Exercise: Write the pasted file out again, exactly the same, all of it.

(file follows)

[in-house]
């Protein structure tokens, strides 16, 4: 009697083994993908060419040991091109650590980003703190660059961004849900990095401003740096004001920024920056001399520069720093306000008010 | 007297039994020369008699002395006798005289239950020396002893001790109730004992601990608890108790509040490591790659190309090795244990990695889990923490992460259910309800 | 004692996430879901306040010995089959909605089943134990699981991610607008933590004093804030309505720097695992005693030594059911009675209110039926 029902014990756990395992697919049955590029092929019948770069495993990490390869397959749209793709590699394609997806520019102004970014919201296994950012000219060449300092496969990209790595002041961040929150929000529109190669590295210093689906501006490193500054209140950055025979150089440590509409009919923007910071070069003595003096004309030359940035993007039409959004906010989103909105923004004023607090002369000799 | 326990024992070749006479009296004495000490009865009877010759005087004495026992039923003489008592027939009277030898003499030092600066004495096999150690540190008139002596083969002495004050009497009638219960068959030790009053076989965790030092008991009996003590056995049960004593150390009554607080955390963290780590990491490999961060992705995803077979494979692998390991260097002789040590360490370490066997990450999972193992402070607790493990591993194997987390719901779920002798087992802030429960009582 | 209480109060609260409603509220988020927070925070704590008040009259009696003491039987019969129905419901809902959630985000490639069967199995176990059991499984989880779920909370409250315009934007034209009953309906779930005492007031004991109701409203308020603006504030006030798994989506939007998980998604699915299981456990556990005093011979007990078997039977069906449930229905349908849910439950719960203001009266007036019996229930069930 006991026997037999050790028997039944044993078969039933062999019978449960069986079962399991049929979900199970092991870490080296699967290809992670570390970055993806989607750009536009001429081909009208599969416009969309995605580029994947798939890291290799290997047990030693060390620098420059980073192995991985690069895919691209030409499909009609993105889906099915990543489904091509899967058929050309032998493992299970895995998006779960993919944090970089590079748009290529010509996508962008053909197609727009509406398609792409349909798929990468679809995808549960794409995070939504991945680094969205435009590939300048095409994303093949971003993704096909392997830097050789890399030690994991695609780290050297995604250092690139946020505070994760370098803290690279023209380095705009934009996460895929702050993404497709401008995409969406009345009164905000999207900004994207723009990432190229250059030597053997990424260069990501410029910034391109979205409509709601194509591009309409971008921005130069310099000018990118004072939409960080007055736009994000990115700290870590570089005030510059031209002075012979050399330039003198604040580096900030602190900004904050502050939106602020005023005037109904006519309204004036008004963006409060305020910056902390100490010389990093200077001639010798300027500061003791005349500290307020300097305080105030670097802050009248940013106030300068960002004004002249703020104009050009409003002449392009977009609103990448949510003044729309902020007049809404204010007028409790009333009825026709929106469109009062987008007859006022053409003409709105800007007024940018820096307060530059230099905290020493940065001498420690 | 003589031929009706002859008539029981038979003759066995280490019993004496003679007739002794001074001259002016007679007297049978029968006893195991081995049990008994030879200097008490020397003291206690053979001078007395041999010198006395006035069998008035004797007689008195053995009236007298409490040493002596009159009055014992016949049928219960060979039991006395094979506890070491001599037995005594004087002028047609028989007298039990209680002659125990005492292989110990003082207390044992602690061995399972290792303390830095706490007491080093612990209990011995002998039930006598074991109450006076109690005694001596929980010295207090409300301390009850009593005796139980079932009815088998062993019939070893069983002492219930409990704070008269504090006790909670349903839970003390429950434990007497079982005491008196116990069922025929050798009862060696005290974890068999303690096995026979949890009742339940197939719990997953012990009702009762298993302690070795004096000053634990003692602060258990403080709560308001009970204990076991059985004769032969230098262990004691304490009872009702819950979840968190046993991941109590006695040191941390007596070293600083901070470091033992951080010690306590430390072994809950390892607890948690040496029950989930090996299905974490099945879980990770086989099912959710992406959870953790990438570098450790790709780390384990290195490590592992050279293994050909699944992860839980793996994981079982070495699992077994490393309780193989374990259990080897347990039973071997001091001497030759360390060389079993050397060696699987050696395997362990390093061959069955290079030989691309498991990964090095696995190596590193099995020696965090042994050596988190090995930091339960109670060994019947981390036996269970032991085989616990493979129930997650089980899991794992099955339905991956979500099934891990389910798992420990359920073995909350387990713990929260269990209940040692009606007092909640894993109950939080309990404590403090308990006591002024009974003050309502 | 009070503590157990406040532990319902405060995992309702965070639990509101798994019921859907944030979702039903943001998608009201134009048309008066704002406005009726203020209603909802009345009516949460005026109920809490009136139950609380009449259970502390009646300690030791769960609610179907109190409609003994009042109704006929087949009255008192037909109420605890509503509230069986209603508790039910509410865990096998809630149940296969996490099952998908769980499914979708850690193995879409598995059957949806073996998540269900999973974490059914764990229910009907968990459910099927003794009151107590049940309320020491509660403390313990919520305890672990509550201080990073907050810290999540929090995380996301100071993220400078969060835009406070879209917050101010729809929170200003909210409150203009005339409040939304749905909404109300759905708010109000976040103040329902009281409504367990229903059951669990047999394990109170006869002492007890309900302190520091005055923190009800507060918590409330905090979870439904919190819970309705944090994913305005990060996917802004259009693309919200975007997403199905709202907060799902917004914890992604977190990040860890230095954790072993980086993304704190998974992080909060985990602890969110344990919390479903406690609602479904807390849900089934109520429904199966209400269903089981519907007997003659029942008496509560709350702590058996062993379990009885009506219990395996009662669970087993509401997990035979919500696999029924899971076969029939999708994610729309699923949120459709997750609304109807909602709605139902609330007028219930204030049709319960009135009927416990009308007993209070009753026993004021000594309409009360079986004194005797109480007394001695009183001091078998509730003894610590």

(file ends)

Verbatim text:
[in-house]
């Protein structure tokens, strides 16, 4: 009697083994993908060419040991091109650590980003703190660059961004849900990095401003740096004001920024920056001399520069720093306000008010 | 007297039994020369008699002395006798005289239950020396002893001790109730004992601990608890108790509040490591790659190309090795244990990695889990923490992460259910309800 | 004692996430879901306040010995089959909605089943134990699981991610607008933590004093804030309505720097695992005693030594059911009675209110039926 029902014990756990395992697919049955590029092929019948770069495993990490390869397959749209793709590699394609997806520019102004970014919201296994950012000219060449300092496969990209790595002041961040929150929000529109190669590295210093689906501006490193500054209140950055025979150089440590509409009919923007910071070069003595003096004309030359940035993007039409959004906010989103909105923004004023607090002369000799 | 326990024992070749006479009296004495000490009865009877010759005087004495026992039923003489008592027939009277030898003499030092600066004495096999150690540190008139002596083969002495004050009497009638219960068959030790009053076989965790030092008991009996003590056995049960004593150390009554607080955390963290780590990491490999961060992705995803077979494979692998390991260097002789040590360490370490066997990450999972193992402070607790493990591993194997987390719901779920002798087992802030429960009582 | 209480109060609260409603509220988020927070925070704590008040009259009696003491039987019969129905419901809902959630985000490639069967199995176990059991499984989880779920909370409250315009934007034209009953309906779930005492007031004991109701409203308020603006504030006030798994989506939007998980998604699915299981456990556990005093011979007990078997039977069906449930229905349908849910439950719960203001009266007036019996229930069930 006991026997037999050790028997039944044993078969039933062999019978449960069986079962399991049929979900199970092991870490080296699967290809992670570390970055993806989607750009536009001429081909009208599969416009969309995605580029994947798939890291290799290997047990030693060390620098420059980073192995991985690069895919691209030409499909009609993105889906099915990543489904091509899967058929050309032998493992299970895995998006779960993919944090970089590079748009290529010509996508962008053909197609727009509406398609792409349909798929990468679809995808549960794409995070939504991945680094969205435009590939300048095409994303093949971003993704096909392997830097050789890399030690994991695609780290050297995604250092690139946020505070994760370098803290690279023209380095705009934009996460895929702050993404497709401008995409969406009345009164905000999207900004994207723009990432190229250059030597053997990424260069990501410029910034391109979205409509709601194509591009309409971008921005130069310099000018990118004072939409960080007055736009994000990115700290870590570089005030510059031209002075012979050399330039003198604040580096900030602190900004904050502050939106602020005023005037109904006519309204004036008004963006409060305020910056902390100490010389990093200077001639010798300027500061003791005349500290307020300097305080105030670097802050009248940013106030300068960002004004002249703020104009050009409003002449392009977009609103990448949510003044729309902020007049809404204010007028409790009333009825026709929106469109009062987008007859006022053409003409709105800007007024940018820096307060530059230099905290020493940065001498420690 | 003589031929009706002859008539029981038979003759066995280490019993004496003679007739002794001074001259002016007679007297049978029968006893195991081995049990008994030879200097008490020397003291206690053979001078007395041999010198006395006035069998008035004797007689008195053995009236007298409490040493002596009159009055014992016949049928219960060979039991006395094979506890070491001599037995005594004087002028047609028989007298039990209680002659125990005492292989110990003082207390044992602690061995399972290792303390830095706490007491080093612990209990011995002998039930006598074991109450006076109690005694001596929980010295207090409300301390009850009593005796139980079932009815088998062993019939070893069983002492219930409990704070008269504090006790909670349903839970003390429950434990007497079982005491008196116990069922025929050798009862060696005290974890068999303690096995026979949890009742339940197939719990997953012990009702009762298993302690070795004096000053634990003692602060258990403080709560308001009970204990076991059985004769032969230098262990004691304490009872009702819950979840968190046993991941109590006695040191941390007596070293600083901070470091033992951080010690306590430390072994809950390892607890948690040496029950989930090996299905974490099945879980990770086989099912959710992406959870953790990438570098450790790709780390384990290195490590592992050279293994050909699944992860839980793996994981079982070495699992077994490393309780193989374990259990080897347990039973071997001091001497030759360390060389079993050397060696699987050696395997362990390093061959069955290079030989691309498991990964090095696995190596590193099995020696965090042994050596988190090995930091339960109670060994019947981390036996269970032991085989616990493979129930997650089980899991794992099955339905991956979500099934891990389910798992420990359920073995909350387990713990929260269990209940040692009606007092909640894993109950939080309990404590403090308990006591002024009974003050309502 | 009070503590157990406040532990319902405060995992309702965070639990509101798994019921859907944030979702039903943001998608009201134009048309008066704002406005009726203020209603909802009345009516949460005026109920809490009136139950609380009449259970502390009646300690030791769960609610179907109190409609003994009042109704006929087949009255008192037909109420605890509503509230069986209603508790039910509410865990096998809630149940296969996490099952998908769980499914979708850690193995879409598995059957949806073996998540269900999973974490059914764990229910009907968990459910099927003794009151107590049940309320020491509660403390313990919520305890672990509550201080990073907050810290999540929090995380996301100071993220400078969060835009406070879209917050101010729809929170200003909210409150203009005339409040939304749905909404109300759905708010109000976040103040329902009281409504367990229903059951669990047999394990109170006869002492007890309900302190520091005055923190009800507060918590409330905090979870439904919190819970309705944090994913305005990060996917802004259009693309919200975007997403199905709202907060799902917004914890992604977190990040860890230095954790072993980086993304704190998974992080909060985990602890969110344990919390479903406690609602479904807390849900089934109520429904199966209400269903089981519907007997003659029942008496509560709350702590058996062993379990009885009506219990395996009662669970087993509401997990035979919500696999029924899971076969029939999708994610729309699923949120459709997750609304109807909602709605139902609330007028219930204030049709319960009135009927416990009308007993209070009753026993004021000594309409009360079986004194005797109480007394001695009183001091078998509730003894610590």